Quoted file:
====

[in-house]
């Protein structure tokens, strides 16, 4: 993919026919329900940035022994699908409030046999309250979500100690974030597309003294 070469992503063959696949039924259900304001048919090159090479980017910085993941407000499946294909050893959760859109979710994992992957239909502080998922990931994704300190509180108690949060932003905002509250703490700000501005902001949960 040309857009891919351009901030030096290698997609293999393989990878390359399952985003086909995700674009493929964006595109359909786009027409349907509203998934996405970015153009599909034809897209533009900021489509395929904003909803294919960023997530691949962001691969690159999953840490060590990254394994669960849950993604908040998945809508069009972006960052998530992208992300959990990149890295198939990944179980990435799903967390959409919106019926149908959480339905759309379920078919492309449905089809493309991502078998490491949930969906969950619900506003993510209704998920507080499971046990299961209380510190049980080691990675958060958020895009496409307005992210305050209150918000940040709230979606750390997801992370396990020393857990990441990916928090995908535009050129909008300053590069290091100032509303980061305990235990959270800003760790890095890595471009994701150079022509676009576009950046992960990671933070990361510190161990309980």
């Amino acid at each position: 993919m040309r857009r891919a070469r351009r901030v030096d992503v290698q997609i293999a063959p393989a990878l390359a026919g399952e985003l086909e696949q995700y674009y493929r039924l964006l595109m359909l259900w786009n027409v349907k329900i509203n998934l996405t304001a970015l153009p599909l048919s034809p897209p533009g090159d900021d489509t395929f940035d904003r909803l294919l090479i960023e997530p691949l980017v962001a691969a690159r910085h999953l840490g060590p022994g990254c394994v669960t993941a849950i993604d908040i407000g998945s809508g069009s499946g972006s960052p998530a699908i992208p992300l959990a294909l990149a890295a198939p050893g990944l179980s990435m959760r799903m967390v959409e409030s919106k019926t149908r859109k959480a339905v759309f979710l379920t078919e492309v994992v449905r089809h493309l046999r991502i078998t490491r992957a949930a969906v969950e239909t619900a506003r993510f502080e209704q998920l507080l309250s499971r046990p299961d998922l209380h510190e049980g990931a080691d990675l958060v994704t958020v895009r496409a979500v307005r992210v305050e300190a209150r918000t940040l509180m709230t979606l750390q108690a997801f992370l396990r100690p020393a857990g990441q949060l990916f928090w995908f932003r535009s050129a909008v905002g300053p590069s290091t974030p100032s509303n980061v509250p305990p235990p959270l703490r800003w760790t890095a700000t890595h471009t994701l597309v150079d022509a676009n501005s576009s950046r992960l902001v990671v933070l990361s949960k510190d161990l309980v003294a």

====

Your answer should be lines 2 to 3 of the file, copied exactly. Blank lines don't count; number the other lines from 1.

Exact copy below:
């Protein structure tokens, strides 16, 4: 993919026919329900940035022994699908409030046999309250979500100690974030597309003294 070469992503063959696949039924259900304001048919090159090479980017910085993941407000499946294909050893959760859109979710994992992957239909502080998922990931994704300190509180108690949060932003905002509250703490700000501005902001949960 040309857009891919351009901030030096290698997609293999393989990878390359399952985003086909995700674009493929964006595109359909786009027409349907509203998934996405970015153009599909034809897209533009900021489509395929904003909803294919960023997530691949962001691969690159999953840490060590990254394994669960849950993604908040998945809508069009972006960052998530992208992300959990990149890295198939990944179980990435799903967390959409919106019926149908959480339905759309379920078919492309449905089809493309991502078998490491949930969906969950619900506003993510209704998920507080499971046990299961209380510190049980080691990675958060958020895009496409307005992210305050209150918000940040709230979606750390997801992370396990020393857990990441990916928090995908535009050129909008300053590069290091100032509303980061305990235990959270800003760790890095890595471009994701150079022509676009576009950046992960990671933070990361510190161990309980």
């Amino acid at each position: 993919m040309r857009r891919a070469r351009r901030v030096d992503v290698q997609i293999a063959p393989a990878l390359a026919g399952e985003l086909e696949q995700y674009y493929r039924l964006l595109m359909l259900w786009n027409v349907k329900i509203n998934l996405t304001a970015l153009p599909l048919s034809p897209p533009g090159d900021d489509t395929f940035d904003r909803l294919l090479i960023e997530p691949l980017v962001a691969a690159r910085h999953l840490g060590p022994g990254c394994v669960t993941a849950i993604d908040i407000g998945s809508g069009s499946g972006s960052p998530a699908i992208p992300l959990a294909l990149a890295a198939p050893g990944l179980s990435m959760r799903m967390v959409e409030s919106k019926t149908r859109k959480a339905v759309f979710l379920t078919e492309v994992v449905r089809h493309l046999r991502i078998t490491r992957a949930a969906v969950e239909t619900a506003r993510f502080e209704q998920l507080l309250s499971r046990p299961d998922l209380h510190e049980g990931a080691d990675l958060v994704t958020v895009r496409a979500v307005r992210v305050e300190a209150r918000t940040l509180m709230t979606l750390q108690a997801f992370l396990r100690p020393a857990g990441q949060l990916f928090w995908f932003r535009s050129a909008v905002g300053p590069s290091t974030p100032s509303n980061v509250p305990p235990p959270l703490r800003w760790t890095a700000t890595h471009t994701l597309v150079d022509a676009n501005s576009s950046r992960l902001v990671v933070l990361s949960k510190d161990l309980v003294a």